When CrossFit Fifth Ave. owner Nathan Forster boldly proclaimed over the summer that he and his business partner’s newest fitness project — NEO U — would become the “Netflix of fitness,” the entrepreneur raised the bar higher than any of his grueling WODs.
Forster, along with Michael Alfaro, based their idea for NEO U, a high-end brick-and-mortar facility and at-home digital platform, on a model that would provide consumers with the best and most expansive list of workouts for both live and on-demand.
Bootcamp, Pilates, yoga, dance, boxing, HIIT, meditation, endurance, and treadmill are all offered at his 20,000-square-foot East Midtown fitness facility. For $19.99, consumers can pick from hundreds of workouts with one swipe and perform at home on the NEO U app.
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The response to the NEO U app, which launched at the end of October, has been overwhelming, already surpassing 40,000 subscribers — impressive for an app still in its infancy, and definitely living up to Forster’s fitness prophecy.
“Content is king, and while most other platforms focus on one specialty, we want to include everything taught by the best in the fitness business. The platform we wanted to create was something affordable that millionaires would love as well as those making $20,000 a year.”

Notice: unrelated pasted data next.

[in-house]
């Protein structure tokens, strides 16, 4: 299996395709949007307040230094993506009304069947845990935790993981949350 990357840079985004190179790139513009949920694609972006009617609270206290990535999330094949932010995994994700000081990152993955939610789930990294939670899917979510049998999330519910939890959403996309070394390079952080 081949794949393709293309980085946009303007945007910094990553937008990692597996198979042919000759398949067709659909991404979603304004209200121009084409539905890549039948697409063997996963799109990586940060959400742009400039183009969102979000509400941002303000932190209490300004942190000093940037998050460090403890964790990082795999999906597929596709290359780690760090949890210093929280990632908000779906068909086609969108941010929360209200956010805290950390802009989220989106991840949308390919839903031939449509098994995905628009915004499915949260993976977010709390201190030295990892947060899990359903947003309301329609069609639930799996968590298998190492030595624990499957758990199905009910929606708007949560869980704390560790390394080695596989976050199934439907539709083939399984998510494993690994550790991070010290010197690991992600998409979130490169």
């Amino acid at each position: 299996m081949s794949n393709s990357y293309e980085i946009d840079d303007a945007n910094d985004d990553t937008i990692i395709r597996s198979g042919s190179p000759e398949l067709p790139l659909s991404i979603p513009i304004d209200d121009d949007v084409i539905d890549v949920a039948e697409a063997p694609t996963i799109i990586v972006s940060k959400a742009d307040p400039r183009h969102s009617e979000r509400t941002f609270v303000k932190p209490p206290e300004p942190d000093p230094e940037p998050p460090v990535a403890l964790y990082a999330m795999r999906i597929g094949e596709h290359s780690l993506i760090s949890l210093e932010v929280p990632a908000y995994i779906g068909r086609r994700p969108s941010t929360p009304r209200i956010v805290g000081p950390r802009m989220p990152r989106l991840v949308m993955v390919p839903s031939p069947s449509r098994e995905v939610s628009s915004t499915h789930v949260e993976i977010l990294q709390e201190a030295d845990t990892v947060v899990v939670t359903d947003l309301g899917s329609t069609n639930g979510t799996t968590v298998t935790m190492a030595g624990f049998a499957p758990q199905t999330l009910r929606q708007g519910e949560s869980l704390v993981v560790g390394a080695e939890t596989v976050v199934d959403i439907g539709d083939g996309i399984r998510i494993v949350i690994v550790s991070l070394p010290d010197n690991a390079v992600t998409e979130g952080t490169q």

What makes NEO U the Netflix of fitness?
What makes NEO U different than its competitors in the increasingly heavy fitness app market? Forster’s idea of inclusion for everyone who wants a taste of fitness but doesn’t always have the time or resources. Forster says NEO U’s benefit is it offers top-level workouts that can be performed in as little as 10 minutes or up to an hour, eliminating excuses for not finding workout time once and for all.
Scrolling through NEO U may be like scrolling Netflix’s vast list of genres, but instead of deciding between Luke Cage and “Stranger Things,” users now must decide between “Core Rhythm,” a high-intensity bootcamp, or G3 boxing and hundreds of other options, which could appear overwhelming to some.
“I believe most people want to finish a session they start,” Forster says. “It’s why we have 20- and 30-minute options. “We want to have something for everyone.”
Another part of NEO U’s quick success was helped by early backing from big investors — Fresh Direct founder and Chief Executive Jason Ackerman, and Gregory Lee, former CEO of Samsung, who bought into the idea of an all-encompassing workout platform.
“We believe no platform brings wellness and fitness content to the consumer with zero barriers to entry — to everyone from soccer moms with two jobs to hedge fund millionaires,” Forster said.